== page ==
Then I did. Ignoring lift I sank back to launch only to climb back up. After a few yo-yos I had had enough. As I descended toward the LZ a thermal toyed with me. Still cold, but not wanting to turn down good lift I soon found myself 2,000 feet above launch, again. This time however was different. I glided to west of the LZ, far from the hills only to find myself higher than where I started. The vario laughed at my predicament stuck above a large mass of lifting air. Wingovers, high banked turns, steep dives. Nothing seemed to eat much altitude. Brrrr. In 30 or more minutes the ground finally seemed to inch closer. On the ground my fingers were numb, too much so to undo the carabiner. Oh what a great flight though. Long time pilots of the area stated it was one of the best days they’ve seen at Ed Levin.
Tuesday became my rest day. No, I still flew, but I didn’t drive much, I had lunch with friends, and I didn’t worry about the logistics of a mountain retrieve. I decided to fly Funston again. Upon arriving, dark clouds, rain, and 30+ mph gusts insinuated the site had other plans for me, and my streak of good weather was on the line. Believe it or not, the gust front passed, the sun came out, the wind calmed. Time to fly. Giving my Sport 2 a rest I setup my Northwing Ezy 170. It’s been neglected since the Sport 2 came along to hog its attention, and it was a nice change to fly the single surface again. Later a pilot offered me a chance to fly his Northwing Freedom 190. What a big glider for me, but I had fun taking it to Westlake and back, and skying out relative to the pilots on more appropriate gliders for their weight. Wow. So much great fun and flying in four days. What else did the Bay have up its sleeve?
Well, Mt. Tam, that’s what.
Wednesday would be my last day in the area. Five days of flying. Four sites. Mt. Tam, short for Tamalpais, is a beautiful site above Stinson Beach and adjacent to Muir Woods. It offers a great launch, and landing on the beach. There really aren’t any downsides to the site. Oh, wait, just that the locals say it is a finicky site soarable only about 10 days a year. This particular day looked good and why not play the Tam lottery? After setting up, no one was super excited to go first. Cloud base was low, nothing showed signs of much lift, there was very little wind on launch, and the “over-the-back” windsock was bipolar. Meh.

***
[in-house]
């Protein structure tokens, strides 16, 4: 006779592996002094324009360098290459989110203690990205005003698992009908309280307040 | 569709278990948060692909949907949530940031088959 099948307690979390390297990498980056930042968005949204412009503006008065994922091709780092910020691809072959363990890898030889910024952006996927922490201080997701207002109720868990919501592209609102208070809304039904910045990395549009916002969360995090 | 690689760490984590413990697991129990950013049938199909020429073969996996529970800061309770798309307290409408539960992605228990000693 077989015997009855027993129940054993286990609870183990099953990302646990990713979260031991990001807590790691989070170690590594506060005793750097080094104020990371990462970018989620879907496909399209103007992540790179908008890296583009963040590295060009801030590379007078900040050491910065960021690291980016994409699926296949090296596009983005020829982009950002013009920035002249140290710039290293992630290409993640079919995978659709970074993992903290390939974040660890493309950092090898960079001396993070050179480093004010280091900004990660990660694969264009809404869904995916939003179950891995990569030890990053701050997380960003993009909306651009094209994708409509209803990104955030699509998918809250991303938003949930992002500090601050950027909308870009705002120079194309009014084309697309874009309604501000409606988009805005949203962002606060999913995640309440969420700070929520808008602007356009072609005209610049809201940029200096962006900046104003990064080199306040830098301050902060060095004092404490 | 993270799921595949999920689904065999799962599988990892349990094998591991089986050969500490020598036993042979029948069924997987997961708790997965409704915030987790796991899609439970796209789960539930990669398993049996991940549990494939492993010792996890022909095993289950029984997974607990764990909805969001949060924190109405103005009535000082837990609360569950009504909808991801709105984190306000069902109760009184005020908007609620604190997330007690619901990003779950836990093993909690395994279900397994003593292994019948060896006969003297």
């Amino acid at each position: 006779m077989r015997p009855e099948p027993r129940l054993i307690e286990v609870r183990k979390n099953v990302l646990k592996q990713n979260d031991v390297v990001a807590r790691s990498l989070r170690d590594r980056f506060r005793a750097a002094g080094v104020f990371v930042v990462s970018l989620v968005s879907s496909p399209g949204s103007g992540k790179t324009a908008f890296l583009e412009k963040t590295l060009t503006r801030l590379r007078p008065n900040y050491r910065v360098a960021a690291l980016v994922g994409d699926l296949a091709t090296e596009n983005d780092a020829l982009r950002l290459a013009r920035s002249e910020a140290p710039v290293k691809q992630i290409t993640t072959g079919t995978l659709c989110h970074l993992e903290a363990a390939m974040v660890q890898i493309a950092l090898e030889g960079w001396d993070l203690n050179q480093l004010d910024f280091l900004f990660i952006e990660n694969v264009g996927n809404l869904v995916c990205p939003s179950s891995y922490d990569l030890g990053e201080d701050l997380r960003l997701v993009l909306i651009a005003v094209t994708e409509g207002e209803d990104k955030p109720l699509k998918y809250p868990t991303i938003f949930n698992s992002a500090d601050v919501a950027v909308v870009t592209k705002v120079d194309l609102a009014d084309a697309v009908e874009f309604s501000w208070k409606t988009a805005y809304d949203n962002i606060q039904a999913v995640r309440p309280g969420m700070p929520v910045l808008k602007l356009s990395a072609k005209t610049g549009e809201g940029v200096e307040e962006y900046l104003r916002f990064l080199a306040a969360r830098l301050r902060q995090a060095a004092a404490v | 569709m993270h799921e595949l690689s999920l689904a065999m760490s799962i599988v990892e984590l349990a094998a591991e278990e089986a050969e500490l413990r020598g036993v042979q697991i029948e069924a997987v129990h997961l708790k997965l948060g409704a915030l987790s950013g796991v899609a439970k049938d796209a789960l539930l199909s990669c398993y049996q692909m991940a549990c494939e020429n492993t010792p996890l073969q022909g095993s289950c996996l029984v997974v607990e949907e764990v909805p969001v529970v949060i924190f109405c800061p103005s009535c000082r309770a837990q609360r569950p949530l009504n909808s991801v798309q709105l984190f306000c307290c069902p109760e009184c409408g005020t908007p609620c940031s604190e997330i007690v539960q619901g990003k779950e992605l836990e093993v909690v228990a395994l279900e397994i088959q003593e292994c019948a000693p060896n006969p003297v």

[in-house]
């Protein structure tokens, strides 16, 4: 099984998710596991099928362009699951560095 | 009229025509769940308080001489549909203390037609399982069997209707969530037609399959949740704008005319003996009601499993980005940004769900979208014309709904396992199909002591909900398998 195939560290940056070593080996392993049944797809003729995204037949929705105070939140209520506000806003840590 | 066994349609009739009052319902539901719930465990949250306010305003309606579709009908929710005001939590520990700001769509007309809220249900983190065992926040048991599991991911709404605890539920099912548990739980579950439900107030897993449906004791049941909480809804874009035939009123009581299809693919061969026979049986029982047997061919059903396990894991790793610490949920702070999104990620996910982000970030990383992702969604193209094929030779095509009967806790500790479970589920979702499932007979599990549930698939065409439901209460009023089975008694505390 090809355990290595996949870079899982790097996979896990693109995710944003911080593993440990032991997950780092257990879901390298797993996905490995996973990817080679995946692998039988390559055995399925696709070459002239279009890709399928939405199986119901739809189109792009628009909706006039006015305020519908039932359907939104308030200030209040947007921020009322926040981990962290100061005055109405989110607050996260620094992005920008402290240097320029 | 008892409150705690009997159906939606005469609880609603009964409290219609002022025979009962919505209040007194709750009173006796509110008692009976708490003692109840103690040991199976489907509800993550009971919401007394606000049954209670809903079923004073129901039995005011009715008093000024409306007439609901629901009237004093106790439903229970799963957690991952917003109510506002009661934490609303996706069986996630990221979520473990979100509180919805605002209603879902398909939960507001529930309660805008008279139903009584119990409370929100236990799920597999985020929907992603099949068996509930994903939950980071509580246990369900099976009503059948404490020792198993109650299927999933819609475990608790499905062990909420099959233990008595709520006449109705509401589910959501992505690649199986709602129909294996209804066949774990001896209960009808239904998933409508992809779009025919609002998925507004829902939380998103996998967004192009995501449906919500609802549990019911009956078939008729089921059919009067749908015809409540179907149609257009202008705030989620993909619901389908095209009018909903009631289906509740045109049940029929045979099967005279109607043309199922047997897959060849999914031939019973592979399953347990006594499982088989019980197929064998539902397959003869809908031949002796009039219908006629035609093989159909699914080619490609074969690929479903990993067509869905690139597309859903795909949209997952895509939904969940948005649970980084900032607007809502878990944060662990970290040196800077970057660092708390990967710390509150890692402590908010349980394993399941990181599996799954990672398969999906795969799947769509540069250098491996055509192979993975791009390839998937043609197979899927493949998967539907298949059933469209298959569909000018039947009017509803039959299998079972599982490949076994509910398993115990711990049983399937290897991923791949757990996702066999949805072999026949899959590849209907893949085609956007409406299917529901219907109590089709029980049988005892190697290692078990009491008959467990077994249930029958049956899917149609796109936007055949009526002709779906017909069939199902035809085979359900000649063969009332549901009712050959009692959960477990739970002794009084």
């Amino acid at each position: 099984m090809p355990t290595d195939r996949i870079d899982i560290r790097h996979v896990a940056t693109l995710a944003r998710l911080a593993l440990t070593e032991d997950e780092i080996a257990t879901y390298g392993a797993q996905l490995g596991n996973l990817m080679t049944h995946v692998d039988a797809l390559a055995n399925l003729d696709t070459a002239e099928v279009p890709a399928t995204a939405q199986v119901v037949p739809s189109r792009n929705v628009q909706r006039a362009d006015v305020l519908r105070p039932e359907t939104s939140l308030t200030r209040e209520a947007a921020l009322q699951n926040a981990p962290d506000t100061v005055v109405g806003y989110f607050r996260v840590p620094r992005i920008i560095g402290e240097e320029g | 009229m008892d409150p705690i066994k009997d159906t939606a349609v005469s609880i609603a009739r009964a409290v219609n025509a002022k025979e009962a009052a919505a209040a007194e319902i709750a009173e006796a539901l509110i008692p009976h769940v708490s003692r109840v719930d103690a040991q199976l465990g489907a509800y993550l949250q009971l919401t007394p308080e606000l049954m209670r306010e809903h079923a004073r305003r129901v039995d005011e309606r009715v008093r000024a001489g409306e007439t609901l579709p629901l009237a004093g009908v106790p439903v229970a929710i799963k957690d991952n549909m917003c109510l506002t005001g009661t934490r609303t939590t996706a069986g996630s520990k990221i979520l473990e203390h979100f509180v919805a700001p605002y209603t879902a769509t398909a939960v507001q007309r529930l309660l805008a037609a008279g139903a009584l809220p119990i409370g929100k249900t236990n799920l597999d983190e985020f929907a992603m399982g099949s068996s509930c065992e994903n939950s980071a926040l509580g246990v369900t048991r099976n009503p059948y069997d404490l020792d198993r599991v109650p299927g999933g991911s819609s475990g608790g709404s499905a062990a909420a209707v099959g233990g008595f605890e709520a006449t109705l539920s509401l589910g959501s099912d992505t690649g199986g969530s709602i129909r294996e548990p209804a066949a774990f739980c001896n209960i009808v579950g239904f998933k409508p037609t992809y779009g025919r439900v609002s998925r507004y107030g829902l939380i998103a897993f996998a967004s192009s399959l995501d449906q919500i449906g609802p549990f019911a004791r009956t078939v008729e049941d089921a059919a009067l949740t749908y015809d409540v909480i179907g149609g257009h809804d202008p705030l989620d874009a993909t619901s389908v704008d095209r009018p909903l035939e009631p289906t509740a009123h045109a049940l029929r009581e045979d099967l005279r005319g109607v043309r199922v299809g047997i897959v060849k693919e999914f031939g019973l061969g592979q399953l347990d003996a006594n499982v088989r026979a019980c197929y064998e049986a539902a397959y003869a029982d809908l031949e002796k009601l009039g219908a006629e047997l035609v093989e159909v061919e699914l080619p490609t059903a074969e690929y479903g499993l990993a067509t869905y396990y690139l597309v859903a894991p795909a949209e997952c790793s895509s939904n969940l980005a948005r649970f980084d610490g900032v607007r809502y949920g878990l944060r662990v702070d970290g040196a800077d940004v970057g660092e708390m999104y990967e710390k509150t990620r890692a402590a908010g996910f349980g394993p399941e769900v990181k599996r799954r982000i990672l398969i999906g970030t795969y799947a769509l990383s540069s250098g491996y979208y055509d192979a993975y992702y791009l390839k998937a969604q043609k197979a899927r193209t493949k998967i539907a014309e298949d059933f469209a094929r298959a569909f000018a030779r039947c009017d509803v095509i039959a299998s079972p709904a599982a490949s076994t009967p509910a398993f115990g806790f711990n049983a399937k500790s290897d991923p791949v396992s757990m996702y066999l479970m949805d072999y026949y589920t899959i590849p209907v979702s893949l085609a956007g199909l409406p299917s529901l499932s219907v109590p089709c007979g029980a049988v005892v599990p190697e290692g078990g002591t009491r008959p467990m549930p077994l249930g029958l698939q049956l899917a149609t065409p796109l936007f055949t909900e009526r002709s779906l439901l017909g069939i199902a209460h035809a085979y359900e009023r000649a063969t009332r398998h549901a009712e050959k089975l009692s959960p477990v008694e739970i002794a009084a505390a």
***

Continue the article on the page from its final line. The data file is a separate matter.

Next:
A few minutes later I spotted a gaggle of locals (aka birds for my non-pilot friends), circling up slowly. I decided to get ready to go, with the intention of watching the conditions from launch. I’ve heard the site can have a short soarable window, and with no one very certain with what conditions are ideal, I became impatient. We all agreed a sled ride would be more than enjoyable. I launched.
On glide I felt a few bumps, but nothing to turn in. I arrived over the house thermal site and began preying on the air. I’d turn in light lift to maintain, and then sink a bit. Once I climbed a few hundred feet and was ecstatic. If this is all the soaring I get here I felt my life was complete enough. And then something amazing happened. After scratching and scratching, I connected with a well formed thermal. Up and up and up. I glanced back at launch and watched with awe as I rose above, and then kept rising. From that moment on, the lift continued into the afternoon. We were some of the lucky few who have soared Mt. Tam! One last incredible flight, with incredible views, and an incredible landing on the beach. Simply incredible, and what a way to end my Bay Area Invasion.
So after a super time meeting great pilots and flying beautiful sites, it was time to mosey on east. Sad to leave but excited for what the road would bring, I packed back up and set off into the sunrise.
Many thanks to everyone in the Bay Area who helped make my visit super fun. I will most definitely return. See you all again soon!